CAJ Policing Report (The Policing You Don't See)
115 Pages Posted: 3 Dec 2013 Last revised: 9 Dec 2013
Date Written: December 3, 2013
Covert policing - the practices of communication interception, surveillance, the use of informants and undercover operations - was used extensively during the Troubles in Northern Ireland. Covert policing is argued to have prolonged the conflict and did lasting and immense damage to the rule of law. After the signing of the peace agreement, the Northern Ireland police service undertook large-scale reforms which were designed to prevent the recurrence of such abuses. Yet the secret Security Service – implicated in past abuses – has not yet undertaken such reformation but has been put in charge of a highly important area of mainstream policing. MI5 maintains primacy in covert ‘national security’ policing and gives ‘strategic direction’ to the PSNI in this area. Despite its large role in policing and its lack of reform, governmental oversight of MI5 is limited and ineffective. Limited additional accountably measures were promised in the St Andrews Agreement but some of the most significant commitments, such as those to publish policy frameworks, have not been honoured. Instead, MI5 has been given control of one of the most sensitive areas of policing in Northern Ireland, operating undercover, without having been reformed, and without an accountability structure.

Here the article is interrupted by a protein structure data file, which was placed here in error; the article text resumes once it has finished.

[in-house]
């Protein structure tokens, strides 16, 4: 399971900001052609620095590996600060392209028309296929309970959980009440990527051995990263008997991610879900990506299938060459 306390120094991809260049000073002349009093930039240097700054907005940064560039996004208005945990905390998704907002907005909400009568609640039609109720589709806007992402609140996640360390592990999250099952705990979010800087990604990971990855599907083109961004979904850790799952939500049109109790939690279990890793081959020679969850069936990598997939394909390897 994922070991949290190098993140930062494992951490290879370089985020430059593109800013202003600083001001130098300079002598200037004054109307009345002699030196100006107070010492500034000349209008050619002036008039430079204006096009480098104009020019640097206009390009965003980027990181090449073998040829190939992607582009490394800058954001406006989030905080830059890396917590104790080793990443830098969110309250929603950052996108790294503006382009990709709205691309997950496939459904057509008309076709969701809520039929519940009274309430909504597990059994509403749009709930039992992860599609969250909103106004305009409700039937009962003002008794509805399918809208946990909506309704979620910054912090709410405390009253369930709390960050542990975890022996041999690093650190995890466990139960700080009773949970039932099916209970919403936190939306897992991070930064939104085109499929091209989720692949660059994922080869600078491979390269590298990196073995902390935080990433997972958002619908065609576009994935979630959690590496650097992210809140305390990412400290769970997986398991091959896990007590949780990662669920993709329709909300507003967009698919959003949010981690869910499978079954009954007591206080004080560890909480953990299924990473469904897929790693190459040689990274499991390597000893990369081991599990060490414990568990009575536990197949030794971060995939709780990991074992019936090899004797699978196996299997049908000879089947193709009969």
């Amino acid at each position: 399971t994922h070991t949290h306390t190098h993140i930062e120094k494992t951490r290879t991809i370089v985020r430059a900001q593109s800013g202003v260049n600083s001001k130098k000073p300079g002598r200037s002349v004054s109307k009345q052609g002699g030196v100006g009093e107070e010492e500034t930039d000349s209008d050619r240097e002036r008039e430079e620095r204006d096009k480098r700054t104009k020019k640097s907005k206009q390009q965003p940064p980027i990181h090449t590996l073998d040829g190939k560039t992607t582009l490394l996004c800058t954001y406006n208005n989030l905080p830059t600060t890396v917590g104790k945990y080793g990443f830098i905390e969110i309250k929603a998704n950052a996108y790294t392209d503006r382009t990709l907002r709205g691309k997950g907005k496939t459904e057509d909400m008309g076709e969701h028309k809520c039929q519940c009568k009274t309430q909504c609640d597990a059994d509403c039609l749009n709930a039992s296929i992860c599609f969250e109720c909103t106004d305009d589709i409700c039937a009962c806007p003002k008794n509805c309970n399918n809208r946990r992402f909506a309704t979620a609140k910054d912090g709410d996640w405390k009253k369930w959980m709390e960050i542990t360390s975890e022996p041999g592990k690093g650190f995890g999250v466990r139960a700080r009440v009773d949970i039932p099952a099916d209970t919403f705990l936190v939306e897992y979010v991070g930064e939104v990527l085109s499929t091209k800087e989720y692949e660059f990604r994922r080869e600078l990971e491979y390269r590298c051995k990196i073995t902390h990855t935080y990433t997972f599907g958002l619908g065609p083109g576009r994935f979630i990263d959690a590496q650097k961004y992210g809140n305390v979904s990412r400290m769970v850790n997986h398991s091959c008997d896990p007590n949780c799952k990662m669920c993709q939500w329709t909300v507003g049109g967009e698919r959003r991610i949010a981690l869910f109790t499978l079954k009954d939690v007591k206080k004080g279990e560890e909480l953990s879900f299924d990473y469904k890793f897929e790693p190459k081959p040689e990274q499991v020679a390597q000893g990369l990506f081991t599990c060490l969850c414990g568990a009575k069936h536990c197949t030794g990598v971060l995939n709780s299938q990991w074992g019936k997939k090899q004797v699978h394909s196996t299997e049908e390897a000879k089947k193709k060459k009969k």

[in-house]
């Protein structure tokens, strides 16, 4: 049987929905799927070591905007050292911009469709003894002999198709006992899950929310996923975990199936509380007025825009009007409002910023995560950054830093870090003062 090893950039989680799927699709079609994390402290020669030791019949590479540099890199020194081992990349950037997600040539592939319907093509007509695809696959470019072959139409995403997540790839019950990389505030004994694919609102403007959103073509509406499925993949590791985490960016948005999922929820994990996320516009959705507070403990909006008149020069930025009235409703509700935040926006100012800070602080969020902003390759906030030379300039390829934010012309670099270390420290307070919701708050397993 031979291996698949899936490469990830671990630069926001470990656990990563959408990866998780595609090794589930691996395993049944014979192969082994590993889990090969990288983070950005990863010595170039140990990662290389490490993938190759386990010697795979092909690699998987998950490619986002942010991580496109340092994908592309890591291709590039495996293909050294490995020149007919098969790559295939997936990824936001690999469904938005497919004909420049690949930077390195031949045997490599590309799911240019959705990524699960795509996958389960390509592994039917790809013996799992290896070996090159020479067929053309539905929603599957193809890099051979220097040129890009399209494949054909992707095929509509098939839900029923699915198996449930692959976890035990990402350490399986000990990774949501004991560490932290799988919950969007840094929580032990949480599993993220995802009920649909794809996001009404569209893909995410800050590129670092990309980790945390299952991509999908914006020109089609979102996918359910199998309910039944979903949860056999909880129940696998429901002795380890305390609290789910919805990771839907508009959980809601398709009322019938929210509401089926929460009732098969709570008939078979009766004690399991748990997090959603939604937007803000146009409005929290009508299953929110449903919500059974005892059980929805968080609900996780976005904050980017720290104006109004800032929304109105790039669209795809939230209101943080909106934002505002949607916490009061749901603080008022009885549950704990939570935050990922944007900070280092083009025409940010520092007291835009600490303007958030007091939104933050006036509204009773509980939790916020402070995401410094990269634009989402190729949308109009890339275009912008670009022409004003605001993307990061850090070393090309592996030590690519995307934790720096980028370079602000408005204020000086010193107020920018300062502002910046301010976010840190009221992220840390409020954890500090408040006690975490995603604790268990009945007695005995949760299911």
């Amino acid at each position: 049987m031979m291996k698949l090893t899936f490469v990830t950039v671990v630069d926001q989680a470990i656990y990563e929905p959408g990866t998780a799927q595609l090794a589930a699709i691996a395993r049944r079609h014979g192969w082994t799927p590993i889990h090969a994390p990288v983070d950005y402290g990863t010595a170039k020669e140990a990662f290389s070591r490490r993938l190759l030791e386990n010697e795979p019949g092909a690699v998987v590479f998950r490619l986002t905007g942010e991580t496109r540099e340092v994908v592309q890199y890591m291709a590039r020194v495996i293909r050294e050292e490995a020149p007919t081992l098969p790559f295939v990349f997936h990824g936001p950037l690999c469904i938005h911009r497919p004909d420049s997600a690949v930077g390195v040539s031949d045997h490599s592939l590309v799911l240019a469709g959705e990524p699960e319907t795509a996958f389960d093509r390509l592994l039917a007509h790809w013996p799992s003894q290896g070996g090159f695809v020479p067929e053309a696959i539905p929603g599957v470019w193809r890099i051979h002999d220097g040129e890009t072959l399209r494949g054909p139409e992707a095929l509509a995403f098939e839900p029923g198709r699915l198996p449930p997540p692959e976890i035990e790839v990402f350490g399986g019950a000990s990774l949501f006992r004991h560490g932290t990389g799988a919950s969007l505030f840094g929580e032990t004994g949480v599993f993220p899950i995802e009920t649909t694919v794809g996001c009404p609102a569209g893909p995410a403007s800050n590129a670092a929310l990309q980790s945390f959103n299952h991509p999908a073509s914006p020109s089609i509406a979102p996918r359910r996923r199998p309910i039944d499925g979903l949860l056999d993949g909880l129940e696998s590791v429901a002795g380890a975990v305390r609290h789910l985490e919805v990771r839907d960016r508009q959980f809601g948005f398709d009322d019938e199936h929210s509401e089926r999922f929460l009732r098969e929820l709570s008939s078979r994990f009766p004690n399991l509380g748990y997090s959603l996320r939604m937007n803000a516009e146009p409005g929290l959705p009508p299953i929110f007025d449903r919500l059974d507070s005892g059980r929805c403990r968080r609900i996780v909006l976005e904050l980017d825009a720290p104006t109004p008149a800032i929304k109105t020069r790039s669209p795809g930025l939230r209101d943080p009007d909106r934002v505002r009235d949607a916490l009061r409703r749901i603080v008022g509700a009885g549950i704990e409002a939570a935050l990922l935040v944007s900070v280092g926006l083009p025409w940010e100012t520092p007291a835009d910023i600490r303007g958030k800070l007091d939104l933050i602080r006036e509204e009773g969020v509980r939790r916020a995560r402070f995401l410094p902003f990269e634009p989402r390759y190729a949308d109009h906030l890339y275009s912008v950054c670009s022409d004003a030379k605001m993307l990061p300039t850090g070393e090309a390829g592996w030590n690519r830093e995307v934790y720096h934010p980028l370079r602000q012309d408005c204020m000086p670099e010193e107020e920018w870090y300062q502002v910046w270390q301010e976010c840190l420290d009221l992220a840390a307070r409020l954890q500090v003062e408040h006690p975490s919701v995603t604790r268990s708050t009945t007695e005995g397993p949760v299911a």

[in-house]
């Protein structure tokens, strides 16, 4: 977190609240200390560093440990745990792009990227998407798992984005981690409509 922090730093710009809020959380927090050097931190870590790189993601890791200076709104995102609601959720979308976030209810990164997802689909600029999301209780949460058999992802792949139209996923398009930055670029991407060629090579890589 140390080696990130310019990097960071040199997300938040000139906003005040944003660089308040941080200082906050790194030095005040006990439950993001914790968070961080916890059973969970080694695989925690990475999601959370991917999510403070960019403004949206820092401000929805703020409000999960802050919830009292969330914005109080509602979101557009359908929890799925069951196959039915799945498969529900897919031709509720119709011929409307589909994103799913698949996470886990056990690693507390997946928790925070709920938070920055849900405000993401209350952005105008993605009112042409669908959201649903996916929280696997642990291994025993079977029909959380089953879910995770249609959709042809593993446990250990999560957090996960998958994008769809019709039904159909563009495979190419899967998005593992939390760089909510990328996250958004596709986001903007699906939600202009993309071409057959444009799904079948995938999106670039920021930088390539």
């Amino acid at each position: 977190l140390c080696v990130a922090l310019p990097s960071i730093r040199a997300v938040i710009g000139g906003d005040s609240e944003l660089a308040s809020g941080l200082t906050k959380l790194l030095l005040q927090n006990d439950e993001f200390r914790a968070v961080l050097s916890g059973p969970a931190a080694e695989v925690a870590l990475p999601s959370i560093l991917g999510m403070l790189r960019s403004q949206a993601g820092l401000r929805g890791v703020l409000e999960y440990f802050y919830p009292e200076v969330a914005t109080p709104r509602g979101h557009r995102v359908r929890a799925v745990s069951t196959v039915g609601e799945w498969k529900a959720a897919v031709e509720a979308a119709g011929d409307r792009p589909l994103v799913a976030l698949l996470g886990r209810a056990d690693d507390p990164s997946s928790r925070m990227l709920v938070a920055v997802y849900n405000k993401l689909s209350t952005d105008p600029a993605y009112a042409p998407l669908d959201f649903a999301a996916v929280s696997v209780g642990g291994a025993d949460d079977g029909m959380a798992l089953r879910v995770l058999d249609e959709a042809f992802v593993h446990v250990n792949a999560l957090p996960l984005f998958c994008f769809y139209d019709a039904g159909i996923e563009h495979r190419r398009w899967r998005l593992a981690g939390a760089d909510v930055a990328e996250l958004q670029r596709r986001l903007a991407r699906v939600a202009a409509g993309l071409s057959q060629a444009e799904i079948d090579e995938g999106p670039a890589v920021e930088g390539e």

This report develops a human rights based framework from international standards and the Patten Report and uses it to analyse past and present covert policing practice. This report reflects on evidence of the involvement of police informants in serious criminality, which led to recommendations to improve legality and accountability of covert policing. However, since primacy in ‘national security’ policing was given to MI5 five years ago (2007), the research finds that there is a growing “accountability gap” over a large part of policing. This report explains that the UK level oversight of MI5 is plainly inadequate and that the local mechanisms that hold the PSNI to account are evaded by the Security Service. It argues that this situation falls woefully short of international standards and has the capacity to undermine confidence in policing as a whole.
Suggested Citation: Suggested Citation